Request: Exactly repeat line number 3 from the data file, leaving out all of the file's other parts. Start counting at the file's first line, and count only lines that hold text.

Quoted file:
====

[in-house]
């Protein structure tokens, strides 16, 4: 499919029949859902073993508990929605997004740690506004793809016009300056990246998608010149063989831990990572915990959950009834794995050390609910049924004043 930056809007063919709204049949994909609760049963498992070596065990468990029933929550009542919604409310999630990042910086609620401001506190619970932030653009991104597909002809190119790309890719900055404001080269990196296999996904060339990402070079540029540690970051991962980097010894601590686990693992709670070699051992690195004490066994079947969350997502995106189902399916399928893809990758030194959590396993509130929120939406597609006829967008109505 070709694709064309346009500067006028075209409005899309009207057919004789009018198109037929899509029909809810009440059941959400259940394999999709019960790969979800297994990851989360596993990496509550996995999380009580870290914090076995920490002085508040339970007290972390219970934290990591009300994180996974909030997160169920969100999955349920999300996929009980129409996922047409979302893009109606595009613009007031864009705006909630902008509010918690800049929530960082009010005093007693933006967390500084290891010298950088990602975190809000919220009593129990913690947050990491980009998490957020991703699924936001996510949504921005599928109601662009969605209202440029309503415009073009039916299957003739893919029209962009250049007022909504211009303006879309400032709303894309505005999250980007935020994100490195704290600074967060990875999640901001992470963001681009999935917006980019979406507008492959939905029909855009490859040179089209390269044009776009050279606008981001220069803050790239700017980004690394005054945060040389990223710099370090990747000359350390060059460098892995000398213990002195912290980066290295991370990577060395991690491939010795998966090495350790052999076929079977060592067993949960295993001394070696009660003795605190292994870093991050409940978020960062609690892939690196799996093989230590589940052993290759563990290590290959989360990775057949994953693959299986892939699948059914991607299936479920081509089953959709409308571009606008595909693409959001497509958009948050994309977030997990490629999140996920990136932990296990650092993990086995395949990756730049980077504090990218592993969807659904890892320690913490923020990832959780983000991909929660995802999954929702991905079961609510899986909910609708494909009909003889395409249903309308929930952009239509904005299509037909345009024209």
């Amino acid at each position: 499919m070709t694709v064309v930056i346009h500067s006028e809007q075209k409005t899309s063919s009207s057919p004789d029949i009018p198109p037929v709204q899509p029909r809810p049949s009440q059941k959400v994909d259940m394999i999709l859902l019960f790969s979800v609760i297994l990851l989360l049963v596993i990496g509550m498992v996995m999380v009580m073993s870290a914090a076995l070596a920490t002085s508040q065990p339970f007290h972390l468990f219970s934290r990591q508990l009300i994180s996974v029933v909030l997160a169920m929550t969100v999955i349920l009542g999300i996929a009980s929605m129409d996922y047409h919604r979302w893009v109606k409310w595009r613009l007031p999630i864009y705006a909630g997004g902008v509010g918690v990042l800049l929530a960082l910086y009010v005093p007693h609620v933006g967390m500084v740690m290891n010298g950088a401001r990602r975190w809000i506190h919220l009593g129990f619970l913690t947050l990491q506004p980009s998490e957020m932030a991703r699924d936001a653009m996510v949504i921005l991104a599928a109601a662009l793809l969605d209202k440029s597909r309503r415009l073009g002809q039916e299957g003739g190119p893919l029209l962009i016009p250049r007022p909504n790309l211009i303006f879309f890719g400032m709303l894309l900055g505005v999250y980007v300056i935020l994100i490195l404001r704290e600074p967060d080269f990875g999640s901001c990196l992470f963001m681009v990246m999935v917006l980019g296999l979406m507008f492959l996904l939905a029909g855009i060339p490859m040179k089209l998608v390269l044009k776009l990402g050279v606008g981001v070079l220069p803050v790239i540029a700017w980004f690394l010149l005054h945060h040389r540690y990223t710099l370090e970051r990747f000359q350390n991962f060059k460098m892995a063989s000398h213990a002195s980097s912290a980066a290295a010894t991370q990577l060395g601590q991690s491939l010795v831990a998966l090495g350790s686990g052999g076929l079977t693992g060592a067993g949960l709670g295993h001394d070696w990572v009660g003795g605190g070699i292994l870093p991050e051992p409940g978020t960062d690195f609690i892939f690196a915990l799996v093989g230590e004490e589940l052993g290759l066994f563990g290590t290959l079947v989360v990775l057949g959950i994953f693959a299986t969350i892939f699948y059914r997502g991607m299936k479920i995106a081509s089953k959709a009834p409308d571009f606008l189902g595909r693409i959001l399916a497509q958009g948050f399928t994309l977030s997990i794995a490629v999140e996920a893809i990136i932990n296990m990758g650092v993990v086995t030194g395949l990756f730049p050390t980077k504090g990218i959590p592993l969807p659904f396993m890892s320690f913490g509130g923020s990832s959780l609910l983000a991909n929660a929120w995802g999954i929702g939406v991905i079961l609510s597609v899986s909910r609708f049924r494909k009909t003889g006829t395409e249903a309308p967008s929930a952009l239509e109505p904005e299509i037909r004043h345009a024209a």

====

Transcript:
């Amino acid at each position: 499919m070709t694709v064309v930056i346009h500067s006028e809007q075209k409005t899309s063919s009207s057919p004789d029949i009018p198109p037929v709204q899509p029909r809810p049949s009440q059941k959400v994909d259940m394999i999709l859902l019960f790969s979800v609760i297994l990851l989360l049963v596993i990496g509550m498992v996995m999380v009580m073993s870290a914090a076995l070596a920490t002085s508040q065990p339970f007290h972390l468990f219970s934290r990591q508990l009300i994180s996974v029933v909030l997160a169920m929550t969100v999955i349920l009542g999300i996929a009980s929605m129409d996922y047409h919604r979302w893009v109606k409310w595009r613009l007031p999630i864009y705006a909630g997004g902008v509010g918690v990042l800049l929530a960082l910086y009010v005093p007693h609620v933006g967390m500084v740690m290891n010298g950088a401001r990602r975190w809000i506190h919220l009593g129990f619970l913690t947050l990491q506004p980009s998490e957020m932030a991703r699924d936001a653009m996510v949504i921005l991104a599928a109601a662009l793809l969605d209202k440029s597909r309503r415009l073009g002809q039916e299957g003739g190119p893919l029209l962009i016009p250049r007022p909504n790309l211009i303006f879309f890719g400032m709303l894309l900055g505005v999250y980007v300056i935020l994100i490195l404001r704290e600074p967060d080269f990875g999640s901001c990196l992470f963001m681009v990246m999935v917006l980019g296999l979406m507008f492959l996904l939905a029909g855009i060339p490859m040179k089209l998608v390269l044009k776009l990402g050279v606008g981001v070079l220069p803050v790239i540029a700017w980004f690394l010149l005054h945060h040389r540690y990223t710099l370090e970051r990747f000359q350390n991962f060059k460098m892995a063989s000398h213990a002195s980097s912290a980066a290295a010894t991370q990577l060395g601590q991690s491939l010795v831990a998966l090495g350790s686990g052999g076929l079977t693992g060592a067993g949960l709670g295993h001394d070696w990572v009660g003795g605190g070699i292994l870093p991050e051992p409940g978020t960062d690195f609690i892939f690196a915990l799996v093989g230590e004490e589940l052993g290759l066994f563990g290590t290959l079947v989360v990775l057949g959950i994953f693959a299986t969350i892939f699948y059914r997502g991607m299936k479920i995106a081509s089953k959709a009834p409308d571009f606008l189902g595909r693409i959001l399916a497509q958009g948050f399928t994309l977030s997990i794995a490629v999140e996920a893809i990136i932990n296990m990758g650092v993990v086995t030194g395949l990756f730049p050390t980077k504090g990218i959590p592993l969807p659904f396993m890892s320690f913490g509130g923020s990832s959780l609910l983000a991909n929660a929120w995802g999954i929702g939406v991905i079961l609510s597609v899986s909910r609708f049924r494909k009909t003889g006829t395409e249903a309308p967008s929930a952009l239509e109505p904005e299509i037909r004043h345009a024209a």